- Smoke and mirrors. An illusion. A deception. An exaggeration. The superficial appearance as if something of substance but the reality is less substantial than it seems if not outright nonexistent. Something to be wary of, to avoid.
- The simplest explanation is probably the best. Not absolutely true, but a decent first-order approximation.
- The simplest solution is probably the best. Not absolutely true, but a decent first-order approximation.
- Sleep on it. Make a tentative decision and give your unconscious mind at least a few hours, or preferably a full night, to contemplate issues and potential consequences.
- Smell test. Deep analysis may not be needed to come to at least a tentative decision. Very basic, minimal evaluation. Intuition. Judgment. But can be misleading. Be wary of an over-simplistic knee jerk reaction.
- The squeaky wheel gets the grease. Yes, the most obvious, the most visible, and the most noisy and even obnoxious issues and complainers get the lion’s share of attention, but that is not necessarily a reliable indicator of their true significance.
- Stages and phases. Break a larger goal into a sequence or parallel collection of stages or phases. This facilitates management of a large project, permitting progress to be monitored and judged. Parallel stages or phases can be assigned to separate resources so that they can be completed in parallel.
- Stand your ground. Persevere in the face of opposition. Resist intimidation by pushing forward.
- Start over. When the current approach to a matter is failing to bear fruit, it may be best to discard the current thinking and start over with a blank slate and take a new approach from a fresh perspective.
- Stay true to your values. Presumes that you have clearly identified your values.
- Stepping-stones. Intermediary steps on the path towards a goal. Incremental progress. Give feedback on progress. Give a sense of accomplishment along the way, especially for a long path. Guides for the path.
- A stitch in time saves nine. Procrastination can have significant downsides. Minor problems can grow into major problems. Best to address issues before they begin to spiral out of control.
- Substance over the superficial. Superficial appearances can be quite alluring, but it is underlying substance where value really lies.
- Table thumping. Someone is engaging in noisy, passionate, emotional rhetoric, suggesting that they don’t have a sound, rational argument to offer instead. Table thumping indicates a dubious argument. See also: If you have a case, thump the case, otherwise thump the table.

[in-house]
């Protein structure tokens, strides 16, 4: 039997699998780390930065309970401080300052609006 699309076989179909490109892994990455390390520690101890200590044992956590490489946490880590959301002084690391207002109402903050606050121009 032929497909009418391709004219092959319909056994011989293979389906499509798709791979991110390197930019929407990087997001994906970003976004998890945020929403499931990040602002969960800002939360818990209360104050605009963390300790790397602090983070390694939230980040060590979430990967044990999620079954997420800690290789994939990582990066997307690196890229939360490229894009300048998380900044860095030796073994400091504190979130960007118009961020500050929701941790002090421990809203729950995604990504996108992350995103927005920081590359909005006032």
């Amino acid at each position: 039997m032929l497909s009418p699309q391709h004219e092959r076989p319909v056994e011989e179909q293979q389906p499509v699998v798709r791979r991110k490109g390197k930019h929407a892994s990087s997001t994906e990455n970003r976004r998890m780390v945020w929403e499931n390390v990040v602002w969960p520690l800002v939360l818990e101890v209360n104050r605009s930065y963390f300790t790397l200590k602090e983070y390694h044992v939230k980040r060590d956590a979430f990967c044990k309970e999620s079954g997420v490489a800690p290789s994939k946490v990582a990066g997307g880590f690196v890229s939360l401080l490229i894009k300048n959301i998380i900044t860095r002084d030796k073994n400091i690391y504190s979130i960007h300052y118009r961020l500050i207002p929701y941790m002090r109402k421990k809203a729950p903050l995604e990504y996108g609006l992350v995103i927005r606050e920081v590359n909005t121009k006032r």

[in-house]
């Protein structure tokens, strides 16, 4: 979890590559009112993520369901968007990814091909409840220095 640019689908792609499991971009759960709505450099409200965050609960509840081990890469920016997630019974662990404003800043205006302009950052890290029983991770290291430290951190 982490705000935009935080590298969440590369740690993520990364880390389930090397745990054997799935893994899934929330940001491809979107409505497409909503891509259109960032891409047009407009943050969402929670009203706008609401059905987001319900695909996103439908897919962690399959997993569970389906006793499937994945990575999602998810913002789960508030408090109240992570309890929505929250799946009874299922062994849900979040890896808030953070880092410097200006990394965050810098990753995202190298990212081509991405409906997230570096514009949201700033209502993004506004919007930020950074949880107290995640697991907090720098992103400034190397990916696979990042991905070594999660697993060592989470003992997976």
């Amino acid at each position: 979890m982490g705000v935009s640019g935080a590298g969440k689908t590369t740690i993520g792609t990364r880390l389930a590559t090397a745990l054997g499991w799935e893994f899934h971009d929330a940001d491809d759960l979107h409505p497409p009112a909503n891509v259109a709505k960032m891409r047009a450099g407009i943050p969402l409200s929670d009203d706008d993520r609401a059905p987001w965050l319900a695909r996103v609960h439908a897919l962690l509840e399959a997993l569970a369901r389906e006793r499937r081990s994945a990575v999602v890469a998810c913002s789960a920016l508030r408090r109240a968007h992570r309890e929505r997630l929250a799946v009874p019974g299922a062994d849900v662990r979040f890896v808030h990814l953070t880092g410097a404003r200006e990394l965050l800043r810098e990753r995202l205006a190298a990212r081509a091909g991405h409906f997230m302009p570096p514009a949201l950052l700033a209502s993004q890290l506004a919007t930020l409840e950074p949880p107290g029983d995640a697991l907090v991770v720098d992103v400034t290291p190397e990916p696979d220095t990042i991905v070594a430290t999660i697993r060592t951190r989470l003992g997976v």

- Test the waters. Find a subset of an activity that can be engaged in in a provisional manner to evaluate a subset of consequences and whether it might be successful before diving in and being exposed to the full consequences. Save costs, save time, and avoid significant negative consequences. See also: Dip your toe into the water.
- The stock market (and economists) has predicted nine of the last five recessions. Too many false positives or false negative render a rule less than useful.
- There are always exceptions to every rule. Except this rule? Generally true.
- There are three kinds of lies: lies, damned lies, and statistics. Source: Mark Twain and British Prime Minister Benjamin Disraeli.
- There are two kinds of people in this world, those who insist that for every issue there are two kinds of people and those who don’t insist that.
- There’s more than meets the eye. Superficial impressions can be misleading or fail to convey all that matters.
- There’s more than one way to skin a cat. There are almost always alternative approaches to any matter.
- There’s no I in team. Subjugate the will of the individual to the interests of the team as a whole.
- Things are never as bad as they seem.
- Things are never as good as they seem.
- Think, plan, and make carefully thought decisions before acting. Acting on impulse can be counterproductive or have severe negative consequences.
- Third time’s the charm. Initial efforts may fail for a basically good idea, revised efforts may do somewhat better but still not be sufficient, but for whatever reason, a second round of revisions (third attempt) frequently seems to do the trick, or at least be close enough to claim success. Doesn’t always work out, but somewhat frequently if the basic original idea is sound — and the revisions are thoughtful and based on realistic feedback from the real world.
- This sentence is a lie. Don’t get confused or distracted by trivial and nonsensical semantic parlor tricks and games. Focus on practical statements which have practical implications.
- This too shall pass. Many challenges are transitory, much as weather storms pass or a speed bump or pothole. The depth of despair at a given moment should not be used as an indicator of the level of challenges even a relatively short time in the future.
- Those who cannot remember the past are condemned to repeat it. We’re supposed to learn lessons from history so that we don’t make the same mistakes again, but we commonly fail to learn or apply those lessons. Source: George Santayana.
- Those who fail to learn from the mistakes of history are condemned to repeat them. Paraphrase of George Santayana.
- Those who fail to learn the lessons of history are condemned to repeat the mistakes of the past. Paraphrase of George Santayana.
- Thought experiments can minimize costs and negative consequences. Thought experiments can be easily rerun with variations to test out a wide variety of parameters and assumptions, with minimal cost and none of the negative consequences of actual action in the real world.
- Three strikes and you’re out. Everybody deserves a second chance, but if after a third chance you still can’t make it, you’re done.